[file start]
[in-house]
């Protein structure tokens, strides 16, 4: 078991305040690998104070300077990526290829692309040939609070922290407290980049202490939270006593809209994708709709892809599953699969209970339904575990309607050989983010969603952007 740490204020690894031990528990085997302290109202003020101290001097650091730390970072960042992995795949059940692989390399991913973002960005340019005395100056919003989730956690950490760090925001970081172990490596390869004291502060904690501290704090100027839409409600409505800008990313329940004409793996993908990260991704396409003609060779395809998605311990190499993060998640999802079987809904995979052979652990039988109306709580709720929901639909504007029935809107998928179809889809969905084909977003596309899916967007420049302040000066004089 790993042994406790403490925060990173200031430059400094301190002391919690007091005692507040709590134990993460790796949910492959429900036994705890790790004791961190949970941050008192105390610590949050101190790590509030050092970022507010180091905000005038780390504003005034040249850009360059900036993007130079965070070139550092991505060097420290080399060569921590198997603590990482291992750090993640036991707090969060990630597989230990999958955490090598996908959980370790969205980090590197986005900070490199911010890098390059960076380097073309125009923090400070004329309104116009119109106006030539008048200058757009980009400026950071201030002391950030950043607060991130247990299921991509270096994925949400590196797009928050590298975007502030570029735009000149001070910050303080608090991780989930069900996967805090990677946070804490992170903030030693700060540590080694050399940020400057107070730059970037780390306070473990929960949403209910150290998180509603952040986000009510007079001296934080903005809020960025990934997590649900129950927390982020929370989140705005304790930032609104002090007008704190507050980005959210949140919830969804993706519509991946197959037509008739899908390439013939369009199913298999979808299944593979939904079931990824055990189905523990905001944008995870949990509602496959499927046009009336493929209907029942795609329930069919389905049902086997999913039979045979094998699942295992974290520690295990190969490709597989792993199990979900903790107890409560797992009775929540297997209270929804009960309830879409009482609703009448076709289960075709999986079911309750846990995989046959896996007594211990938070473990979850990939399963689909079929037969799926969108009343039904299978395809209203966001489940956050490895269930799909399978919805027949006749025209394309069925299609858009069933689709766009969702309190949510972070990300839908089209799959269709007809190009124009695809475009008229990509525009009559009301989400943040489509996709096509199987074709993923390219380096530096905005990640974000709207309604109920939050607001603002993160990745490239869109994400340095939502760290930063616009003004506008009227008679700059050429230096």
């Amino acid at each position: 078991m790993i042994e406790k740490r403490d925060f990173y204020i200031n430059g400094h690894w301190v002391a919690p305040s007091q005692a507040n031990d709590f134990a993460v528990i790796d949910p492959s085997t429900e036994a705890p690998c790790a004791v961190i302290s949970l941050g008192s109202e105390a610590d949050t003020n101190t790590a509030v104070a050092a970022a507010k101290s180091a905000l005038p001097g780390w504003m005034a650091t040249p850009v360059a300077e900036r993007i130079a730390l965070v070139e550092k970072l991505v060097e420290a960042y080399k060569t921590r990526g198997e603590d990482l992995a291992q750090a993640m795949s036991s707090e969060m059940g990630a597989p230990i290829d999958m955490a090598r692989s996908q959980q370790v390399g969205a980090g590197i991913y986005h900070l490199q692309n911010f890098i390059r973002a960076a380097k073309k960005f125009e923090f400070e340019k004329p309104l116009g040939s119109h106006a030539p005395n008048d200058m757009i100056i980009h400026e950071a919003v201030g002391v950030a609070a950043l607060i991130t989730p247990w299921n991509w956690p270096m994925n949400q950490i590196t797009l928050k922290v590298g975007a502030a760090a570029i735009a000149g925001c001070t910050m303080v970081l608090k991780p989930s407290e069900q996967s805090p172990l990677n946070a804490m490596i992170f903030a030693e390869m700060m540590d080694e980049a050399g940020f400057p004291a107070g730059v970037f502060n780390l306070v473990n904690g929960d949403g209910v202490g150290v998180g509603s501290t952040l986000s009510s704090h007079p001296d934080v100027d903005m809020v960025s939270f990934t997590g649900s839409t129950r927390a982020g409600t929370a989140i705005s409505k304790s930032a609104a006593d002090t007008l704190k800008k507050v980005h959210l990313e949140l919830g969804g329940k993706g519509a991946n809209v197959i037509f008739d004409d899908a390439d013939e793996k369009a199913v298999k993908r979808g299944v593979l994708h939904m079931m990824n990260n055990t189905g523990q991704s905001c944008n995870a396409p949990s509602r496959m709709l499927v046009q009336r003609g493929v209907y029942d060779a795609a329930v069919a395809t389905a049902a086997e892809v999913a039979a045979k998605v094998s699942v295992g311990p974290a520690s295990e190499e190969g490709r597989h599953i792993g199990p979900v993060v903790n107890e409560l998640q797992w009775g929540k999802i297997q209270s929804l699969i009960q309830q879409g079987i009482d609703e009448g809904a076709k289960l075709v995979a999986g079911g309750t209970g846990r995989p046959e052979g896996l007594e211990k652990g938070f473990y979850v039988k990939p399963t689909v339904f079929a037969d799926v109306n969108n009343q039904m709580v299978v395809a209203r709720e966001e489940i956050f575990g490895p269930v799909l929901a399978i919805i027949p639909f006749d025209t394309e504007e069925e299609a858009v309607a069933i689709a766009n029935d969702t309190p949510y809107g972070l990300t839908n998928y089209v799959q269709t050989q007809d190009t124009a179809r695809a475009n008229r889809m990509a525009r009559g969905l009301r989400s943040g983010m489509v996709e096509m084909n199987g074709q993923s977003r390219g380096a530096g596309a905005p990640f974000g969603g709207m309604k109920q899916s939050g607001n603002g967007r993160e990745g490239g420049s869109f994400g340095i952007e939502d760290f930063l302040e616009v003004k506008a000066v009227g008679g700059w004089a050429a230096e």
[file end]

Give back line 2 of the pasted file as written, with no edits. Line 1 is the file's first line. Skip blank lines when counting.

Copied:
């Protein structure tokens, strides 16, 4: 078991305040690998104070300077990526290829692309040939609070922290407290980049202490939270006593809209994708709709892809599953699969209970339904575990309607050989983010969603952007 740490204020690894031990528990085997302290109202003020101290001097650091730390970072960042992995795949059940692989390399991913973002960005340019005395100056919003989730956690950490760090925001970081172990490596390869004291502060904690501290704090100027839409409600409505800008990313329940004409793996993908990260991704396409003609060779395809998605311990190499993060998640999802079987809904995979052979652990039988109306709580709720929901639909504007029935809107998928179809889809969905084909977003596309899916967007420049302040000066004089 790993042994406790403490925060990173200031430059400094301190002391919690007091005692507040709590134990993460790796949910492959429900036994705890790790004791961190949970941050008192105390610590949050101190790590509030050092970022507010180091905000005038780390504003005034040249850009360059900036993007130079965070070139550092991505060097420290080399060569921590198997603590990482291992750090993640036991707090969060990630597989230990999958955490090598996908959980370790969205980090590197986005900070490199911010890098390059960076380097073309125009923090400070004329309104116009119109106006030539008048200058757009980009400026950071201030002391950030950043607060991130247990299921991509270096994925949400590196797009928050590298975007502030570029735009000149001070910050303080608090991780989930069900996967805090990677946070804490992170903030030693700060540590080694050399940020400057107070730059970037780390306070473990929960949403209910150290998180509603952040986000009510007079001296934080903005809020960025990934997590649900129950927390982020929370989140705005304790930032609104002090007008704190507050980005959210949140919830969804993706519509991946197959037509008739899908390439013939369009199913298999979808299944593979939904079931990824055990189905523990905001944008995870949990509602496959499927046009009336493929209907029942795609329930069919389905049902086997999913039979045979094998699942295992974290520690295990190969490709597989792993199990979900903790107890409560797992009775929540297997209270929804009960309830879409009482609703009448076709289960075709999986079911309750846990995989046959896996007594211990938070473990979850990939399963689909079929037969799926969108009343039904299978395809209203966001489940956050490895269930799909399978919805027949006749025209394309069925299609858009069933689709766009969702309190949510972070990300839908089209799959269709007809190009124009695809475009008229990509525009009559009301989400943040489509996709096509199987074709993923390219380096530096905005990640974000709207309604109920939050607001603002993160990745490239869109994400340095939502760290930063616009003004506008009227008679700059050429230096």